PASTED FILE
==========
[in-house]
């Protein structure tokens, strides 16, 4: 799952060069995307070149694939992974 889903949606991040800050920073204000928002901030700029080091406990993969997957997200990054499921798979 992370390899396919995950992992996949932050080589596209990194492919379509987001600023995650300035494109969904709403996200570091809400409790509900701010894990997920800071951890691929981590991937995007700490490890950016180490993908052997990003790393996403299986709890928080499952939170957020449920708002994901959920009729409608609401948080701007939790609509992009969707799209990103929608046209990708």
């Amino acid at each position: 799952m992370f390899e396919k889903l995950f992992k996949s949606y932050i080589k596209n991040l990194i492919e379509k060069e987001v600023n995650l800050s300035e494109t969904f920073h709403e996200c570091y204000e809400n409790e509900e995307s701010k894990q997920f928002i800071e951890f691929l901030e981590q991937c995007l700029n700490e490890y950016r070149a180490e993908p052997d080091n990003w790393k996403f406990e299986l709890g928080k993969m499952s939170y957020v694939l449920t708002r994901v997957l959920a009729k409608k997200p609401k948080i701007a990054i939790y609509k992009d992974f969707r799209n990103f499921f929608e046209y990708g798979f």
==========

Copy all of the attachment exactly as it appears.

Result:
[in-house]
């Protein structure tokens, strides 16, 4: 799952060069995307070149694939992974 889903949606991040800050920073204000928002901030700029080091406990993969997957997200990054499921798979 992370390899396919995950992992996949932050080589596209990194492919379509987001600023995650300035494109969904709403996200570091809400409790509900701010894990997920800071951890691929981590991937995007700490490890950016180490993908052997990003790393996403299986709890928080499952939170957020449920708002994901959920009729409608609401948080701007939790609509992009969707799209990103929608046209990708």
């Amino acid at each position: 799952m992370f390899e396919k889903l995950f992992k996949s949606y932050i080589k596209n991040l990194i492919e379509k060069e987001v600023n995650l800050s300035e494109t969904f920073h709403e996200c570091y204000e809400n409790e509900e995307s701010k894990q997920f928002i800071e951890f691929l901030e981590q991937c995007l700029n700490e490890y950016r070149a180490e993908p052997d080091n990003w790393k996403f406990e299986l709890g928080k993969m499952s939170y957020v694939l449920t708002r994901v997957l959920a009729k409608k997200p609401k948080i701007a990054i939790y609509k992009d992974f969707r799209n990103f499921f929608e046209y990708g798979f």